MW propagation and snow

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Kinda a dumb question, but as I type this, WBBM 780 Chicago is sitting beneath WGAJ, 780, Norfolk, Ne. Kinda early for MW DX to reach me, but can snowfall affect MW groundwave propagation?
 
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ab3a

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Snow fall can't affect skip much, but it may change the ground plane of the antennas at WBBM in Chicago. Perhaps the angle of radiation or the pattern has changed a bit and you're now hearing the signal when it might ordinarily have been nulled in your direction.
 

CqDx

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I remember when I worked at a local AM radio station, the chief engineer noted to us that the reflected power changes by 10% or so from nominal value after a rainstorm. This may have an effect on the radiation pattern too.
 

k9rzz

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I think this question has been brought up before on various forums so there is probably some truth to it. Enjoy!
 

kb2vxa

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Ground conductivity has a major effect on the transmitting antenna tuning, something the engineer must keep on top of. The most notable are seasonal changes that are a must, bumps in the road are up to the engineer depending on how much reflected power the transmitter will safely tolerate. That being the case I can see where it also effects a receiving antenna but it may or may not be noticeable, it's anybody's guess. FYI, it looks like you're confusing ground wave with sky wave propagation, the rule of thumb is if you can hear it during the day it's ground wave, at night distant stations get to you via sky wave.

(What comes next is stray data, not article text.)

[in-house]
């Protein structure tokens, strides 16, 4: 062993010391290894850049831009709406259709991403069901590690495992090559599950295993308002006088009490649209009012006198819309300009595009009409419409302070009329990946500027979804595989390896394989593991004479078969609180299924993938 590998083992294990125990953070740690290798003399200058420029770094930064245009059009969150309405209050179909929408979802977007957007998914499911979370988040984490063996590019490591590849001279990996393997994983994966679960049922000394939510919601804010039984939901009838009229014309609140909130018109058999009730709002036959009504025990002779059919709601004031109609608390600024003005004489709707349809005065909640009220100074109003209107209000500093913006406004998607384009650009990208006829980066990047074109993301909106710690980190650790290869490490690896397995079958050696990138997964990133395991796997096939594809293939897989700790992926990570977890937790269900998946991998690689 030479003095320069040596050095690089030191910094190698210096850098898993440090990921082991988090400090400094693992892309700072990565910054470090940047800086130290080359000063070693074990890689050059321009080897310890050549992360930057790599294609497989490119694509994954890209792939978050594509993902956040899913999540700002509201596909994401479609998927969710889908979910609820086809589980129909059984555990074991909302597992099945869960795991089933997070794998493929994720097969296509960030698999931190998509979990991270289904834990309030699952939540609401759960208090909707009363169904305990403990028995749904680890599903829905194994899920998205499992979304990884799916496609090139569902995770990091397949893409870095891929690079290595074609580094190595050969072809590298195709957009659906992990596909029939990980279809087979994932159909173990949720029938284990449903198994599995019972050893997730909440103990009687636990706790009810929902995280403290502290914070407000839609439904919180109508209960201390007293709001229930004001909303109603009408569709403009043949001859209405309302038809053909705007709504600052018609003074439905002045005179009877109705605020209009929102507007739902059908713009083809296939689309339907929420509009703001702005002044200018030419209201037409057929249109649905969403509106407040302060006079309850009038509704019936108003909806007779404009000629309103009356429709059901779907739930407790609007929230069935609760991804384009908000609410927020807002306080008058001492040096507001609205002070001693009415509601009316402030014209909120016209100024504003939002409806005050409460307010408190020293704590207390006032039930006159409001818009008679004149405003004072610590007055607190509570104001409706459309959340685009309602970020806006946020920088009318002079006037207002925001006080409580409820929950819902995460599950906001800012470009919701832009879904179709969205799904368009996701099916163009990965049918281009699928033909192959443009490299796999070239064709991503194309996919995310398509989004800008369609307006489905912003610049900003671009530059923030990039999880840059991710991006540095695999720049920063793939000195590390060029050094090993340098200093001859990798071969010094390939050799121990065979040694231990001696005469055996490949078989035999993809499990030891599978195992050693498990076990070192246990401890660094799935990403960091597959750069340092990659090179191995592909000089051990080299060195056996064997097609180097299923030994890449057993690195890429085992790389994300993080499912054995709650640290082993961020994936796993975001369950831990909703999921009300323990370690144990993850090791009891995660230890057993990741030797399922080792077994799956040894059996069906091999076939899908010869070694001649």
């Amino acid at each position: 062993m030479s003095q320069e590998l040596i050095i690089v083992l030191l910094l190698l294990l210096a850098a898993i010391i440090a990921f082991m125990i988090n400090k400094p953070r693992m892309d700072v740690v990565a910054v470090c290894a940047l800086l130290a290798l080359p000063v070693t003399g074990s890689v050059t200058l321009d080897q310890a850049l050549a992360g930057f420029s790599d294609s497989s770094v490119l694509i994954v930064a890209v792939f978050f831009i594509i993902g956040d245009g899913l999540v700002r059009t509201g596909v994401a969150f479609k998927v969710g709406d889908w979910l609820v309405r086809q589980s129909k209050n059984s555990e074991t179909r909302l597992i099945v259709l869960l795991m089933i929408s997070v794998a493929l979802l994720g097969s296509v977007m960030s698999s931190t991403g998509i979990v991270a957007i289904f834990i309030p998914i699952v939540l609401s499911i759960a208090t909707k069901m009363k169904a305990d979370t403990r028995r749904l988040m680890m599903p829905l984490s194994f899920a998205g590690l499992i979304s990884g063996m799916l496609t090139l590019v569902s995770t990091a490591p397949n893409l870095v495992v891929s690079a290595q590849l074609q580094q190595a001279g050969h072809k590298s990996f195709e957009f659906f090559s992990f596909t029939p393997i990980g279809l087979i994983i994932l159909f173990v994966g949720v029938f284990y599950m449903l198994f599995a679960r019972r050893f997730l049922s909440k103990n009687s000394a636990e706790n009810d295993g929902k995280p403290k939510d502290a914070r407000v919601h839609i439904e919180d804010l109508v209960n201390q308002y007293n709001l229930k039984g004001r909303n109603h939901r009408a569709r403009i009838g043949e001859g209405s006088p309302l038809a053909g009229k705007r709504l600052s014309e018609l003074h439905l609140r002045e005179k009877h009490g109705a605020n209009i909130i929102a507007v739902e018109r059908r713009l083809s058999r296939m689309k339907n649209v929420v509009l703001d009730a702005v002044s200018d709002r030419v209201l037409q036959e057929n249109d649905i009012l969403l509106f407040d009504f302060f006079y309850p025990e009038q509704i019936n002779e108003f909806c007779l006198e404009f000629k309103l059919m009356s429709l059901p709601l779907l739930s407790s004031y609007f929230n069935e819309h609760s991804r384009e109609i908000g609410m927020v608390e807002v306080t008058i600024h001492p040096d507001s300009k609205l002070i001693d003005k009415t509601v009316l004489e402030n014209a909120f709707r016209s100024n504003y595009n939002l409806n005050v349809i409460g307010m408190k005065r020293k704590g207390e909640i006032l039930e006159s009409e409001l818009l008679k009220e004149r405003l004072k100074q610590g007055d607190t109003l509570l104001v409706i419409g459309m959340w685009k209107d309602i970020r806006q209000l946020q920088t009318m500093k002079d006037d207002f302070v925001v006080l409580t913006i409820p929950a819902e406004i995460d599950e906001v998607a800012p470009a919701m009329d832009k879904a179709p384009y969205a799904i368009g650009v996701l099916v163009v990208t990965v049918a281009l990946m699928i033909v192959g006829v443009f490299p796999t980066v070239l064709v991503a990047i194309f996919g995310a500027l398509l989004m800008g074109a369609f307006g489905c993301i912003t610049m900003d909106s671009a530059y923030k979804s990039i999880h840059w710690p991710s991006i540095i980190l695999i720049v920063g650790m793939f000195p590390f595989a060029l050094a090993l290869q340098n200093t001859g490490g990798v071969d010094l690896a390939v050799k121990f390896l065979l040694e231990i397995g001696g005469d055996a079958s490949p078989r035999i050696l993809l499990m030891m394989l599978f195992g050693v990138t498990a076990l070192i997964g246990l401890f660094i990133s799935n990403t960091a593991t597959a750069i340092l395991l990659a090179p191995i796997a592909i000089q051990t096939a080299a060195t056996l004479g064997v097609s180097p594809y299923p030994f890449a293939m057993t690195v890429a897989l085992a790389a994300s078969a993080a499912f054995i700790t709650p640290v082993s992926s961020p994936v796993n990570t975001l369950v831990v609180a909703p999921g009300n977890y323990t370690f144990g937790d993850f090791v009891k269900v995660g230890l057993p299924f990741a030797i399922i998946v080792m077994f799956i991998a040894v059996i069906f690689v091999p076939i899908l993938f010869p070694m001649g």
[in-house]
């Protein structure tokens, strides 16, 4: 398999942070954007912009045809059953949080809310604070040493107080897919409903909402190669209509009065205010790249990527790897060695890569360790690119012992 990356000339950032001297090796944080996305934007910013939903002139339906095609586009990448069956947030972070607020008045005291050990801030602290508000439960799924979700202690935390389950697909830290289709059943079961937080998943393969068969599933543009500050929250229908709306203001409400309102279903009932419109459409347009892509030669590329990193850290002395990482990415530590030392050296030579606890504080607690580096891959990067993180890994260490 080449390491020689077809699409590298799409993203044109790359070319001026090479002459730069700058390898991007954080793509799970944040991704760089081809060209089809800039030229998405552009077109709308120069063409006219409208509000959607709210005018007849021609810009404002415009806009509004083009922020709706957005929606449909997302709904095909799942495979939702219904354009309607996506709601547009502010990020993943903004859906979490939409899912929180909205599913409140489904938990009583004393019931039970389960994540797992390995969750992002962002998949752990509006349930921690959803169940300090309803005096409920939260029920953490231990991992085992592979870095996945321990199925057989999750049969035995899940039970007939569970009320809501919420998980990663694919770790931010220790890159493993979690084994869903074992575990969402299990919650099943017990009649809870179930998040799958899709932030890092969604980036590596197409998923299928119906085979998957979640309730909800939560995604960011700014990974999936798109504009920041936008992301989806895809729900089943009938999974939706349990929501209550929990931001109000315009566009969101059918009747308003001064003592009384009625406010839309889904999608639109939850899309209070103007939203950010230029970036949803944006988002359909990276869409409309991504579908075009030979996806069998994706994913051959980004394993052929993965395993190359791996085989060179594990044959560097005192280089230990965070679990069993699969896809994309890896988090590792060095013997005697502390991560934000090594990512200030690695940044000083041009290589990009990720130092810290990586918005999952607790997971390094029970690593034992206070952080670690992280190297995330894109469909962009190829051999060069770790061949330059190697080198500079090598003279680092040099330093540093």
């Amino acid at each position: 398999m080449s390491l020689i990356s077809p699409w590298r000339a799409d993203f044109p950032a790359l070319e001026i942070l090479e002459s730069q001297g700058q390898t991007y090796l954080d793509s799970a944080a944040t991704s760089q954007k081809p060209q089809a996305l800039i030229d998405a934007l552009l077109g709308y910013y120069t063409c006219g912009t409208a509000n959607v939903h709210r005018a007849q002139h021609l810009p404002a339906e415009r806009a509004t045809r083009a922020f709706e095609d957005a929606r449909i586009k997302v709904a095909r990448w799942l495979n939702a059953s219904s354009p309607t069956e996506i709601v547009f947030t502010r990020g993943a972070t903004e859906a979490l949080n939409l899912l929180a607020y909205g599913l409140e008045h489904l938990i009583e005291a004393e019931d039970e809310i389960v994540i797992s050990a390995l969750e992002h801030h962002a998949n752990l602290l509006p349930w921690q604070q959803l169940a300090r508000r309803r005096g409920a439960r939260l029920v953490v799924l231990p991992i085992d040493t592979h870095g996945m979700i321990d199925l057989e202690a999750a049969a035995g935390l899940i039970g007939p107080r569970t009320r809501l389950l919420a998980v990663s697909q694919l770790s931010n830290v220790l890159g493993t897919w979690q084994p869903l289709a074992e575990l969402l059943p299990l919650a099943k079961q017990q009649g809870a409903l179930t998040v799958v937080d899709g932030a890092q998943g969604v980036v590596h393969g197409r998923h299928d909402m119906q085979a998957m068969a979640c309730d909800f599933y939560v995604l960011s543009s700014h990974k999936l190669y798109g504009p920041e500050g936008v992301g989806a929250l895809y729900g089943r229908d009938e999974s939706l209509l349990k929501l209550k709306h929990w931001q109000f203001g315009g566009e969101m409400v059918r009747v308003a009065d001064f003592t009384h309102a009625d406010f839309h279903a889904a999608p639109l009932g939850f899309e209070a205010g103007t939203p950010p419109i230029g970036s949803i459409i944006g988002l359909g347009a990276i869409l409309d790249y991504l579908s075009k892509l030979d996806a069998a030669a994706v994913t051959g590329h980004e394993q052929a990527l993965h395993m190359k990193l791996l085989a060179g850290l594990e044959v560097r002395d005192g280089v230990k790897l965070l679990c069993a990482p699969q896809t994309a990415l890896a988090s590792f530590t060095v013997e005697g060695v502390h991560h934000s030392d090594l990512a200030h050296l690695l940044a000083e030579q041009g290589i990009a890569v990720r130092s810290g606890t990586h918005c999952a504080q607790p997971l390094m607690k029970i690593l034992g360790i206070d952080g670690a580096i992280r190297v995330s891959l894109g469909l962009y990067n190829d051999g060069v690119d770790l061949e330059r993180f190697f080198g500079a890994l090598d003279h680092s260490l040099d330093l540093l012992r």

In some unusual cases you may receive both depending on distance from the transmitter, the type of transmitting antenna and a few other factors. This dual reception adversely affects listeners usually in the secondary contour at night causing fading and distortion but like I said this is unusual.

There is no definitive answer to your question however, I doubt anyone has actually studied it. Snowfall certainly can adversely effect reception by raising the noise floor due to static discharge, severe storms can be full of lightning too. When it comes to snow on the ground after the storm passes who knows?
 

lanbergld

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Ground conductivity has a major effect on the transmitting antenna tuning, something the engineer must keep on top of.
Ground conductivity probably explains why I always get stronger LF & MF reception during rain. It's my guess anyhow. For me the difference is far more than slight. Even HF improves for me during rain, but granted I stay on the low end of HF (<4000 kHz). I'm describing my reception, no transmitting.

I myself can't testify about snow, since it hardly ever snows in Richmond.


Larry Lanberg

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kb2vxa

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I've never noticed any significant difference so if yours is "far more than slight" I suggest you find out what is wrong with your antenna system, grounding, etc.
 

lanbergld

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No I like it. What are you talking about? My reception is fine the way it is, but it really improves during rain. I'm not going to complain. My receiving location is about 120 ft. above the city streets with a large indoor (passive) loop antenna. Perhaps that accounts for the difference I get versus yours.


Larry Lanberg

Richmond VA
 
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